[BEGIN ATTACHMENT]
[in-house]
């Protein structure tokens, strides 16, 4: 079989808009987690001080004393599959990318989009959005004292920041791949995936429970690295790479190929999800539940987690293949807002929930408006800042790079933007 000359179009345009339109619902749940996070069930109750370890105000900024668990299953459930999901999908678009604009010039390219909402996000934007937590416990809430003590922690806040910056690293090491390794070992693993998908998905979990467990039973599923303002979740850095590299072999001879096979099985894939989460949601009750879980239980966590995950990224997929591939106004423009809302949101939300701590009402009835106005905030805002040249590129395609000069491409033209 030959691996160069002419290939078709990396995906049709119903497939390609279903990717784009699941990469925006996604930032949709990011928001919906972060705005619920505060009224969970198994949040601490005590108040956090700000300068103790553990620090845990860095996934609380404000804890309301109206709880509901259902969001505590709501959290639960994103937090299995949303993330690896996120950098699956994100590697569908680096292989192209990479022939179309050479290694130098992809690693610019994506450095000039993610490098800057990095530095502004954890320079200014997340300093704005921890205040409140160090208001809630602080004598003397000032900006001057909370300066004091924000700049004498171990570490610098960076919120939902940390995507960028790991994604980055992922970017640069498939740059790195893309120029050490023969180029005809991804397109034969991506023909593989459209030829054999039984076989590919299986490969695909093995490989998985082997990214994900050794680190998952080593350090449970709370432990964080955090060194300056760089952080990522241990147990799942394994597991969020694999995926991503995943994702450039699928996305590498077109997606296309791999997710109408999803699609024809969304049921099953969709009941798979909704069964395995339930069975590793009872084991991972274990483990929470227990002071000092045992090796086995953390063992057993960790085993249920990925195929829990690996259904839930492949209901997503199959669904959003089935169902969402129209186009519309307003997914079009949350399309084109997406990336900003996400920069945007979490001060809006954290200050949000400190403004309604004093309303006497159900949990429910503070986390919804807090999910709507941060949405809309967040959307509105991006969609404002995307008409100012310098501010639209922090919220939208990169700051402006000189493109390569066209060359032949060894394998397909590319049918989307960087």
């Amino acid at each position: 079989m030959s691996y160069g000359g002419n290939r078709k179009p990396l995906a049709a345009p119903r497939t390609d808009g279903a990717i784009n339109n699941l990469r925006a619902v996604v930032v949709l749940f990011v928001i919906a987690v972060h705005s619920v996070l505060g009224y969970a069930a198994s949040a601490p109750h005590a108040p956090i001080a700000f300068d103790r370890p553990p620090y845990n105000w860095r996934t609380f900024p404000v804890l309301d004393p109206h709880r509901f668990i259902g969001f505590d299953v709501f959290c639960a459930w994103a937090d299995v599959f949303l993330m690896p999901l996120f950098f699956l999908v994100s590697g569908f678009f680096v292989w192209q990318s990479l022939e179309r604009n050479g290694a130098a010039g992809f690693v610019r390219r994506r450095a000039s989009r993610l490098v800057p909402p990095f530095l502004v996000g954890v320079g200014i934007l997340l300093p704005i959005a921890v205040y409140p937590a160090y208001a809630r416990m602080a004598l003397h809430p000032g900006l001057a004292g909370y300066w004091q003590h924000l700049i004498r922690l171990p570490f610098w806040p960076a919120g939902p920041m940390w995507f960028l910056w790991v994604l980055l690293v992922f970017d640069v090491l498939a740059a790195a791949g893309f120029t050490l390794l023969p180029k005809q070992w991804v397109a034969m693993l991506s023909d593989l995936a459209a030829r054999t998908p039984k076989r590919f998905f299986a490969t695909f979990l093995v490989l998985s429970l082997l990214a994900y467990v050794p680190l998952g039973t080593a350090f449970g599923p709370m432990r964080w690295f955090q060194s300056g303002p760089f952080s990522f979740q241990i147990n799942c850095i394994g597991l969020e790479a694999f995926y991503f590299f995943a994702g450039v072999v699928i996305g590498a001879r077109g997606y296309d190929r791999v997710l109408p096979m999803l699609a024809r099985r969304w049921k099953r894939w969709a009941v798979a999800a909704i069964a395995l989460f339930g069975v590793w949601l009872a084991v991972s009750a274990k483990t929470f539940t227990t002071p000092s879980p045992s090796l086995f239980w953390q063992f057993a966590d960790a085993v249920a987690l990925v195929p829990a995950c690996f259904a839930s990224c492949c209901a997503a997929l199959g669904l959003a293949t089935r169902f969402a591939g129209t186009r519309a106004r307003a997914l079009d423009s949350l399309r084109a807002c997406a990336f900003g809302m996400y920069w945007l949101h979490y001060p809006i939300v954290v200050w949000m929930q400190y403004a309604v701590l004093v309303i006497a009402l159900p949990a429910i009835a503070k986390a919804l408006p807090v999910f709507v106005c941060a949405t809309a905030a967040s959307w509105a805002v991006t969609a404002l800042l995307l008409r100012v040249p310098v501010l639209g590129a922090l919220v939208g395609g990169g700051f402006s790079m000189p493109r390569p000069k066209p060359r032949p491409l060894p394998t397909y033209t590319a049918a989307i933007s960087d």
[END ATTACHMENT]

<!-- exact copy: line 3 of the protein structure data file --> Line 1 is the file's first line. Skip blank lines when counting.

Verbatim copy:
């Amino acid at each position: 079989m030959s691996y160069g000359g002419n290939r078709k179009p990396l995906a049709a345009p119903r497939t390609d808009g279903a990717i784009n339109n699941l990469r925006a619902v996604v930032v949709l749940f990011v928001i919906a987690v972060h705005s619920v996070l505060g009224y969970a069930a198994s949040a601490p109750h005590a108040p956090i001080a700000f300068d103790r370890p553990p620090y845990n105000w860095r996934t609380f900024p404000v804890l309301d004393p109206h709880r509901f668990i259902g969001f505590d299953v709501f959290c639960a459930w994103a937090d299995v599959f949303l993330m690896p999901l996120f950098f699956l999908v994100s590697g569908f678009f680096v292989w192209q990318s990479l022939e179309r604009n050479g290694a130098a010039g992809f690693v610019r390219r994506r450095a000039s989009r993610l490098v800057p909402p990095f530095l502004v996000g954890v320079g200014i934007l997340l300093p704005i959005a921890v205040y409140p937590a160090y208001a809630r416990m602080a004598l003397h809430p000032g900006l001057a004292g909370y300066w004091q003590h924000l700049i004498r922690l171990p570490f610098w806040p960076a919120g939902p920041m940390w995507f960028l910056w790991v994604l980055l690293v992922f970017d640069v090491l498939a740059a790195a791949g893309f120029t050490l390794l023969p180029k005809q070992w991804v397109a034969m693993l991506s023909d593989l995936a459209a030829r054999t998908p039984k076989r590919f998905f299986a490969t695909f979990l093995v490989l998985s429970l082997l990214a994900y467990v050794p680190l998952g039973t080593a350090f449970g599923p709370m432990r964080w690295f955090q060194s300056g303002p760089f952080s990522f979740q241990i147990n799942c850095i394994g597991l969020e790479a694999f995926y991503f590299f995943a994702g450039v072999v699928i996305g590498a001879r077109g997606y296309d190929r791999v997710l109408p096979m999803l699609a024809r099985r969304w049921k099953r894939w969709a009941v798979a999800a909704i069964a395995l989460f339930g069975v590793w949601l009872a084991v991972s009750a274990k483990t929470f539940t227990t002071p000092s879980p045992s090796l086995f239980w953390q063992f057993a966590d960790a085993v249920a987690l990925v195929p829990a995950c690996f259904a839930s990224c492949c209901a997503a997929l199959g669904l959003a293949t089935r169902f969402a591939g129209t186009r519309a106004r307003a997914l079009d423009s949350l399309r084109a807002c997406a990336f900003g809302m996400y920069w945007l949101h979490y001060p809006i939300v954290v200050w949000m929930q400190y403004a309604v701590l004093v309303i006497a009402l159900p949990a429910i009835a503070k986390a919804l408006p807090v999910f709507v106005c941060a949405t809309a905030a967040s959307w509105a805002v991006t969609a404002l800042l995307l008409r100012v040249p310098v501010l639209g590129a922090l919220v939208g395609g990169g700051f402006s790079m000189p493109r390569p000069k066209p060359r032949p491409l060894p394998t397909y033209t590319a049918a989307i933007s960087d």